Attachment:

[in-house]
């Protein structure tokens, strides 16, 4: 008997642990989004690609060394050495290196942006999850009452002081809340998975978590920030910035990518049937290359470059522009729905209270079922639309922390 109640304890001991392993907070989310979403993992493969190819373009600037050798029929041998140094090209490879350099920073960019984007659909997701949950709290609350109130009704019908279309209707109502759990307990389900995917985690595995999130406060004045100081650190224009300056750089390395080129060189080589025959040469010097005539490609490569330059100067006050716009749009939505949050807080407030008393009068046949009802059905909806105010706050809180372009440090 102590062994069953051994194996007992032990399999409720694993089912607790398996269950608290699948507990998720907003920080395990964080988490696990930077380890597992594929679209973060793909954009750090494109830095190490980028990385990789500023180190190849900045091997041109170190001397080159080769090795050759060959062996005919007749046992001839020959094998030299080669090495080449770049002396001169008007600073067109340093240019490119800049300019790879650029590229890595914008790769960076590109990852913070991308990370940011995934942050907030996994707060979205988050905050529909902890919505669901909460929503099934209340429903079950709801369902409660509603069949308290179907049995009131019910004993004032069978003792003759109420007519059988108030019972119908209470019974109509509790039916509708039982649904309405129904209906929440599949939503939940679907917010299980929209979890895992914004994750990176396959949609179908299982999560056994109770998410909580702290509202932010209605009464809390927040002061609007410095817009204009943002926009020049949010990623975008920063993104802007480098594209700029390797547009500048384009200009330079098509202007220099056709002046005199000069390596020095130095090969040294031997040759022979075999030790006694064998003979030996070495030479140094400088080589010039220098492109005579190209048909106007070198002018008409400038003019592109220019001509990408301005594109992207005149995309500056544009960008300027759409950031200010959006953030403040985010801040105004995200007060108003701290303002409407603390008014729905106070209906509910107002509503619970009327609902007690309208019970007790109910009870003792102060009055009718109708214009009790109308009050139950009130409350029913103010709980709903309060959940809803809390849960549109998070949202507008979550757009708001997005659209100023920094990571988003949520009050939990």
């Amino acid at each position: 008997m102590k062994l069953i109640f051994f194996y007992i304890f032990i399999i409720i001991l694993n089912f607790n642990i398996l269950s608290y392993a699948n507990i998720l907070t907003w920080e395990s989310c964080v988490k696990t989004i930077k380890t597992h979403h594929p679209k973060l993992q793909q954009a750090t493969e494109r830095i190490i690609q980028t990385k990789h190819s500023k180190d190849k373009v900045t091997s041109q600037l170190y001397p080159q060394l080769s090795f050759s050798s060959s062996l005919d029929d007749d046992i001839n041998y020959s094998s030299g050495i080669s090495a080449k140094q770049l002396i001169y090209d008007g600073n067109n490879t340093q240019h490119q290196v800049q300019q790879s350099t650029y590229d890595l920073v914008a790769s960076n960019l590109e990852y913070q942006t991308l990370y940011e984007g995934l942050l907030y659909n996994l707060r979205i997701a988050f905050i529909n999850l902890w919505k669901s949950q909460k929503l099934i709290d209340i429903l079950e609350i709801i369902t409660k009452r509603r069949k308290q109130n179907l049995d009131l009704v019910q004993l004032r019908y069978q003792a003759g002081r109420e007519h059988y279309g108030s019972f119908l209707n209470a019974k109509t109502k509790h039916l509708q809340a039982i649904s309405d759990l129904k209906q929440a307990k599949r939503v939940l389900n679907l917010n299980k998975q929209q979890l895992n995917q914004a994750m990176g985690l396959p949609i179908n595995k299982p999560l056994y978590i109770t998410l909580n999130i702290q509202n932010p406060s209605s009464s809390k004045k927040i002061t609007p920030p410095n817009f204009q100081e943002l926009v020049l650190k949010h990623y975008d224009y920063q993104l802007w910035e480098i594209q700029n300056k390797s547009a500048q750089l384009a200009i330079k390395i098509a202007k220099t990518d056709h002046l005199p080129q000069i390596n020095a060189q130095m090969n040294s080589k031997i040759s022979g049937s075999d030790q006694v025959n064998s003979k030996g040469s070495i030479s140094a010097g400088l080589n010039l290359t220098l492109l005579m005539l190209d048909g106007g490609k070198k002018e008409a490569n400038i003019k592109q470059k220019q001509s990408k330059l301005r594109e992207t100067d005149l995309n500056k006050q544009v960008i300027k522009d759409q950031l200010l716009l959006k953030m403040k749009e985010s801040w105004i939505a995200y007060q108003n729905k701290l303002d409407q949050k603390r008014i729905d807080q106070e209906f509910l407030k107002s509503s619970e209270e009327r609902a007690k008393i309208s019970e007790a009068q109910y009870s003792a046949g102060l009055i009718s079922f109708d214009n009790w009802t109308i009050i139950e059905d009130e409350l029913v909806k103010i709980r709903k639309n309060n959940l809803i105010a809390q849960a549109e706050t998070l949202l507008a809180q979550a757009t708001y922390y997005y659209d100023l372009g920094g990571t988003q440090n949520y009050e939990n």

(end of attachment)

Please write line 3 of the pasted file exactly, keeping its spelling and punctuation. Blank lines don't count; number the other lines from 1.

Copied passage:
């Amino acid at each position: 008997m102590k062994l069953i109640f051994f194996y007992i304890f032990i399999i409720i001991l694993n089912f607790n642990i398996l269950s608290y392993a699948n507990i998720l907070t907003w920080e395990s989310c964080v988490k696990t989004i930077k380890t597992h979403h594929p679209k973060l993992q793909q954009a750090t493969e494109r830095i190490i690609q980028t990385k990789h190819s500023k180190d190849k373009v900045t091997s041109q600037l170190y001397p080159q060394l080769s090795f050759s050798s060959s062996l005919d029929d007749d046992i001839n041998y020959s094998s030299g050495i080669s090495a080449k140094q770049l002396i001169y090209d008007g600073n067109n490879t340093q240019h490119q290196v800049q300019q790879s350099t650029y590229d890595l920073v914008a790769s960076n960019l590109e990852y913070q942006t991308l990370y940011e984007g995934l942050l907030y659909n996994l707060r979205i997701a988050f905050i529909n999850l902890w919505k669901s949950q909460k929503l099934i709290d209340i429903l079950e609350i709801i369902t409660k009452r509603r069949k308290q109130n179907l049995d009131l009704v019910q004993l004032r019908y069978q003792a003759g002081r109420e007519h059988y279309g108030s019972f119908l209707n209470a019974k109509t109502k509790h039916l509708q809340a039982i649904s309405d759990l129904k209906q929440a307990k599949r939503v939940l389900n679907l917010n299980k998975q929209q979890l895992n995917q914004a994750m990176g985690l396959p949609i179908n595995k299982p999560l056994y978590i109770t998410l909580n999130i702290q509202n932010p406060s209605s009464s809390k004045k927040i002061t609007p920030p410095n817009f204009q100081e943002l926009v020049l650190k949010h990623y975008d224009y920063q993104l802007w910035e480098i594209q700029n300056k390797s547009a500048q750089l384009a200009i330079k390395i098509a202007k220099t990518d056709h002046l005199p080129q000069i390596n020095a060189q130095m090969n040294s080589k031997i040759s022979g049937s075999d030790q006694v025959n064998s003979k030996g040469s070495i030479s140094a010097g400088l080589n010039l290359t220098l492109l005579m005539l190209d048909g106007g490609k070198k002018e008409a490569n400038i003019k592109q470059k220019q001509s990408k330059l301005r594109e992207t100067d005149l995309n500056k006050q544009v960008i300027k522009d759409q950031l200010l716009l959006k953030m403040k749009e985010s801040w105004i939505a995200y007060q108003n729905k701290l303002d409407q949050k603390r008014i729905d807080q106070e209906f509910l407030k107002s509503s619970e209270e009327r609902a007690k008393i309208s019970e007790a009068q109910y009870s003792a046949g102060l009055i009718s079922f109708d214009n009790w009802t109308i009050i139950e059905d009130e409350l029913v909806k103010i709980r709903k639309n309060n959940l809803i105010a809390q849960a549109e706050t998070l949202l507008a809180q979550a757009t708001y922390y997005y659209d100023l372009g920094g990571t988003q440090n949520y009050e939990n």